By Rachid Khouya
By Rachid Khouya
Morocco World News
Es-Semara, Morocco, February 26, 2012
In the beautiful city of Es-Semara, Morocco’s scientific capital of the southern provinces, renowned Moroccan scholar and sheikh, Mr. Abdoulah Nahari, delivered a lecture entitled “integrity is the basis of good governance”. His historic talk took place at the local council and was attended by a large and diverse audience of men, women and youth.
Mr. Nahari based his presentation on a famous tradition (hadith) of Prophet Mohamed (PBUH) in which the Messenger describes life as a journey between a starting point and a final destination. In this journey, there is a bridge that everyone must traverse with utmost concentration and integrity so that they could fulfill their ultimate objective of reaching their final destination without falling off the bridge.
Mr. Nahari proceeded from the individual to the collective and explained that achieving good governance required the incorruptibility of four key social players: the individual, the community, the state and the institution. He advised his audience to hold sacrosanct the belief that the individual’s integrity is essential for good governance and progress of any community and society. Referring once more to the Prophet’s metaphor, Mr. Nahari argued that the individual is unable to stay on the bridge if he does not have equilibrium of three vital human components: the mind, the body, and the soul– with the former taking the lead in controlling an individual’s behavior.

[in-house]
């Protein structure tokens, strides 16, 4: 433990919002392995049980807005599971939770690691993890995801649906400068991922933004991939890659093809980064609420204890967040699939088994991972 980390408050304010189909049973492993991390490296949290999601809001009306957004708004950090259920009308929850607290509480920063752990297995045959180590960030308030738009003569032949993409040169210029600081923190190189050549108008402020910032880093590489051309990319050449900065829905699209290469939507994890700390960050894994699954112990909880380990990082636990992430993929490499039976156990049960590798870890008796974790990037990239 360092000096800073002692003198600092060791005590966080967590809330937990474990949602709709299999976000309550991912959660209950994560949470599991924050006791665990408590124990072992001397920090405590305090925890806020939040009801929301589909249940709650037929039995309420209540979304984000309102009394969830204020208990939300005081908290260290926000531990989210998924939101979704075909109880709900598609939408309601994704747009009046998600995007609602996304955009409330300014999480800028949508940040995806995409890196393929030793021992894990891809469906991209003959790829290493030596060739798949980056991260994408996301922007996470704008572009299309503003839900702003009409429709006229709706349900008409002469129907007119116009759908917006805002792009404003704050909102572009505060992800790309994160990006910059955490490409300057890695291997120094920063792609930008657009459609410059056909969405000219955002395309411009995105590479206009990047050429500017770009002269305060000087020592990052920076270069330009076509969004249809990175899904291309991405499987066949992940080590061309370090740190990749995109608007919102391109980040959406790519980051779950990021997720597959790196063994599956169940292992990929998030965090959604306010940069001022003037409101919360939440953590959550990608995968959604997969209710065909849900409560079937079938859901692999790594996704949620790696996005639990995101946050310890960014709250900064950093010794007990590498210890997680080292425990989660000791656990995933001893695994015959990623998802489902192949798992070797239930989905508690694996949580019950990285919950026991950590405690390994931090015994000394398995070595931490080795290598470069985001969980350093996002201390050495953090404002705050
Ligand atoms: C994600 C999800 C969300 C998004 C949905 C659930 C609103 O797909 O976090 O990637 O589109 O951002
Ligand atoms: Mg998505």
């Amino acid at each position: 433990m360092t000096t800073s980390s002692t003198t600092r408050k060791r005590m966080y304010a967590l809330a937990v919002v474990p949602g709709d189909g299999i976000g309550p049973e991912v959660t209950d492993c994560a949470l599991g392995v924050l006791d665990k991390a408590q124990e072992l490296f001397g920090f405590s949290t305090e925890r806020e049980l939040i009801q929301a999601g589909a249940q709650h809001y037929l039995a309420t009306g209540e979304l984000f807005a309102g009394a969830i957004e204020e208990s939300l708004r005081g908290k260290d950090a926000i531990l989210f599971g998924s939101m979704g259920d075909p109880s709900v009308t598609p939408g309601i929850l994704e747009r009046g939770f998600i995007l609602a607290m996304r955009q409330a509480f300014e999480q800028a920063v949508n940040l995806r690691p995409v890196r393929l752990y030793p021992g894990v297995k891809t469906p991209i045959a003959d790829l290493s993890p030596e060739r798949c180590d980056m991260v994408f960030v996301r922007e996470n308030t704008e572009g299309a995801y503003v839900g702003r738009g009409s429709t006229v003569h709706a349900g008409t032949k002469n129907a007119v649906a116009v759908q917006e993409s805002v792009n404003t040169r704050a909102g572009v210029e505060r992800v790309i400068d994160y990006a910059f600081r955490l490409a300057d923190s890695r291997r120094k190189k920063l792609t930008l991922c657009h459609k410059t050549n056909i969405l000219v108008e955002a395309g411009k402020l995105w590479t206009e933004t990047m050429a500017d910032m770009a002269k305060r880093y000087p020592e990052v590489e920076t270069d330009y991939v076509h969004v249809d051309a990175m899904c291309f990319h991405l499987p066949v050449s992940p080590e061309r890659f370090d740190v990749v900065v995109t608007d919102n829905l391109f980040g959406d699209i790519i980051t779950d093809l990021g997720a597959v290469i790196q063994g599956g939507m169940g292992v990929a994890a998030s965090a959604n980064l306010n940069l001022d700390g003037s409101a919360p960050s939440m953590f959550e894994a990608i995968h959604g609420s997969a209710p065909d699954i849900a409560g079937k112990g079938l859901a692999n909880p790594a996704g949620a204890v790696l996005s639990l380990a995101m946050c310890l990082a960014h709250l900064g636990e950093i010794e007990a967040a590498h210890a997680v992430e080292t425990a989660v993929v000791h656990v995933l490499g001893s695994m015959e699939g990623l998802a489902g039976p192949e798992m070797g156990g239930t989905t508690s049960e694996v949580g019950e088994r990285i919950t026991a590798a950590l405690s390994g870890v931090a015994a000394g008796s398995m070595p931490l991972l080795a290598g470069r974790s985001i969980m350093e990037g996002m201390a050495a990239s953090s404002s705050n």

Using a mix of humor and sarcasm, Mr. Nahari criticized some of Morocco’s social ills, including widespread corruption, sexual tourism, homosexuality, and eating during Ramadan. He also lambasted the wasteful use of public funds on sports and entertainment as these extracurricular activities only mislead youth. To illustrate his point about the value of equilibrium, Mr. Nahari categorized people into three groups: those who are preoccupied with their bodies and strengthening their muscles; those who only invest in secular intellect without acknowledging the importance of God’s religion; and those who invest so heavily in their souls that they become vulnerable to Sufism and terrorism and worship spiritual personalities instead of God.
At the end of his lecture, Mr. Nahari emphasized that Islam is a religion of equilibrium, requiring each element of the human body to play its proper role. In order to promote good governance and incorruptibility, Mr. Nahari argued, one must strive to have a healthy mind, body and soul, with the mind as the driving force towards greater human welfare.
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